Magazine article Book

Public Access: At Books & Books, Mitchell Kaplan Has Created a Great Space-And a Thriving Community. (Shop Watch)

Magazine article Book

Public Access: At Books & Books, Mitchell Kaplan Has Created a Great Space-And a Thriving Community. (Shop Watch)

Article excerpt

MITCHELL KAPLAN MAY JUST BE THE MAN WHO PUT MIAMI ON THE literary map. The co-founder of the largest book fair in the country, the week-long Miami Book Fair International, Kaplan has created a tight-knit community in South Florida. And his store, Books & Books, is a literary hothouse right at the center.

Writers have long slogged through this flat, humid landscape: Ernest Hemingway threw back a few beers in Key West, Robert Frost wintered in South Miami and Isaac Bashevis Singer strolled the hot sidewalks of Surfside. But when Books & Books opened in 1982, publishers were skeptical. Kaplan says they thought of Florida only as a retiree's heaven. "I would ask them to send authors down here, and they would say, `Well, we've got this new nonprescription drug book.'"

Ironically, it was a television show--Michael Mann's Miami Vice--that got people to pay attention to the area's literary legacy. With the pastel cop drama on the tube every week, people outside the region finally noticed that Charles Willeford, Carl Hiaasen, Edna Buchanan and other thriller writers had wrapped police tape around a whole ecosystem wriggling with psychotic hoodlums, corrupt politicians, violent sociopaths and bumbling baddies.

The new wave of crime writers rallied around the store and Kaplan. Hiaasen and Buchanan became regulars. Les Standiford turned to Kaplan for help sketching out his 1997 thriller, Deal on Ice--and repaid the favor by basing a character on Kaplan and then killing him off.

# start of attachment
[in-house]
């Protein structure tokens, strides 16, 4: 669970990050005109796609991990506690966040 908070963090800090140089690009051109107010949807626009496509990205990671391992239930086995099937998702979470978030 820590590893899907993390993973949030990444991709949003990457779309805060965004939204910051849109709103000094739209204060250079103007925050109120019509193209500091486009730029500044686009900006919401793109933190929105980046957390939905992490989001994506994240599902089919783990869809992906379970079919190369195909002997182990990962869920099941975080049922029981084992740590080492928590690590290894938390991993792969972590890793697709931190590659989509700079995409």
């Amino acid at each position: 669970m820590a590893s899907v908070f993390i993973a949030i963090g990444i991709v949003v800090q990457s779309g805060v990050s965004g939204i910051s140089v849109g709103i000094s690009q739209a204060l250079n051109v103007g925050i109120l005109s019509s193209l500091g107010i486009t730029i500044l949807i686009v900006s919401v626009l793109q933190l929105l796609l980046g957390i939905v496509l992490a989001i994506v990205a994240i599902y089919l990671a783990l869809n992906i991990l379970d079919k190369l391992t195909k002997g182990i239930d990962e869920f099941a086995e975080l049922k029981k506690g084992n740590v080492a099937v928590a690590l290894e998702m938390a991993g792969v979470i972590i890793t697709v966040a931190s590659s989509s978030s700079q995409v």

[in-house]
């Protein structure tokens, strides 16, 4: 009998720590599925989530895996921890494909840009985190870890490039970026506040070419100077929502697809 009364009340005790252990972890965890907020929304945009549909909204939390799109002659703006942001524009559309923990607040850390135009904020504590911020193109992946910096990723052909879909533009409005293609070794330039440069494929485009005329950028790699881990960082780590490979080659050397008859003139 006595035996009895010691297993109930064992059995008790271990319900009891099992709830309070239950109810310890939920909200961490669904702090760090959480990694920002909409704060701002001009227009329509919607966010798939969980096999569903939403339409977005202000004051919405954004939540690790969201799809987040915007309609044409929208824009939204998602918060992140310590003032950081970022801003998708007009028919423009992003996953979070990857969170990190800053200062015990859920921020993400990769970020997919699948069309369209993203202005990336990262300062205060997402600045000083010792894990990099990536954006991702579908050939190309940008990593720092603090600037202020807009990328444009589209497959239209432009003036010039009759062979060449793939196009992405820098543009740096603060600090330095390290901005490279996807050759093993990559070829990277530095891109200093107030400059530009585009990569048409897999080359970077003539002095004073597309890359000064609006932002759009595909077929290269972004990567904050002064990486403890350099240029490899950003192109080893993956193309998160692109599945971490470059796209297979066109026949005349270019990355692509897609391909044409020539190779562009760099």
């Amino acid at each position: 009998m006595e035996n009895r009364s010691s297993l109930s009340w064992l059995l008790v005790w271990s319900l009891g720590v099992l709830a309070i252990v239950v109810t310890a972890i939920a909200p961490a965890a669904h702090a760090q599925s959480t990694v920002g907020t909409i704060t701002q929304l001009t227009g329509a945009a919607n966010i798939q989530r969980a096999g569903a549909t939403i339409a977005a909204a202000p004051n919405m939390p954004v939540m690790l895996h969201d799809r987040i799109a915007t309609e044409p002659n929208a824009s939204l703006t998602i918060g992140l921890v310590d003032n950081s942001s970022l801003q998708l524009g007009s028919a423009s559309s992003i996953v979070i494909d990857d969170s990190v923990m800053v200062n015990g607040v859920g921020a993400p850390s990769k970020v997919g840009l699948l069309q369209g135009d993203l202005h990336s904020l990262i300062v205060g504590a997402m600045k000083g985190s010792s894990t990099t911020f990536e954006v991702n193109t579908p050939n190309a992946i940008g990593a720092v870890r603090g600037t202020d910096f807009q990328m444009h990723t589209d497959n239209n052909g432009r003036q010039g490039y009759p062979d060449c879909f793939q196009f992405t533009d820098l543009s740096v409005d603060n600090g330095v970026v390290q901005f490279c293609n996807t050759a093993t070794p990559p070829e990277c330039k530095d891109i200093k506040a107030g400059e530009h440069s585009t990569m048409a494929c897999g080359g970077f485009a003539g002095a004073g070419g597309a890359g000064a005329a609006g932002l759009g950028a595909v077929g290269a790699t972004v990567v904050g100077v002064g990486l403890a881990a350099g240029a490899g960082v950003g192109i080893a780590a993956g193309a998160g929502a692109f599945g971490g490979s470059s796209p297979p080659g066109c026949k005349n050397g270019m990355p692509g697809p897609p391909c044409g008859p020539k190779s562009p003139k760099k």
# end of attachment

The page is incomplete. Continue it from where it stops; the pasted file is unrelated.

Soon, it wasn't just the criminal element that called the place home. Kaplan gave up a desk in the store's back room so that journalist David Rieff could write The Exile: Cuba in the Heart of Miami. He stood by as Erica Jong honored the store with a poem. He watched Jimmy Carter gallantly kiss an old girlfriend here, and listened as Salman Rushdie, finally keeping an appointment that had been postponed seven years by the fatwa, murmured about freedom. "It's all it's cracked up to be," Rushdie said, as he gleefully signed copies of The Satanic Verses.

"I operate from the belief that people want to go places," Kaplan says. "They want a sense of community." With at least one event planned every night of every year, Books & Books has created exactly that. Miami Beach poet Campbell McGrath says that Miami's literary community is "far stronger than in New York or Chicago, where everything is factionalized and full of rivalries and back-biting. In Miami, there is a kind of common purpose, and I think Mitchell is at the center of that. Books & Books is the center of the literary universe here, and it is a consciously inclusive and democratic one. …

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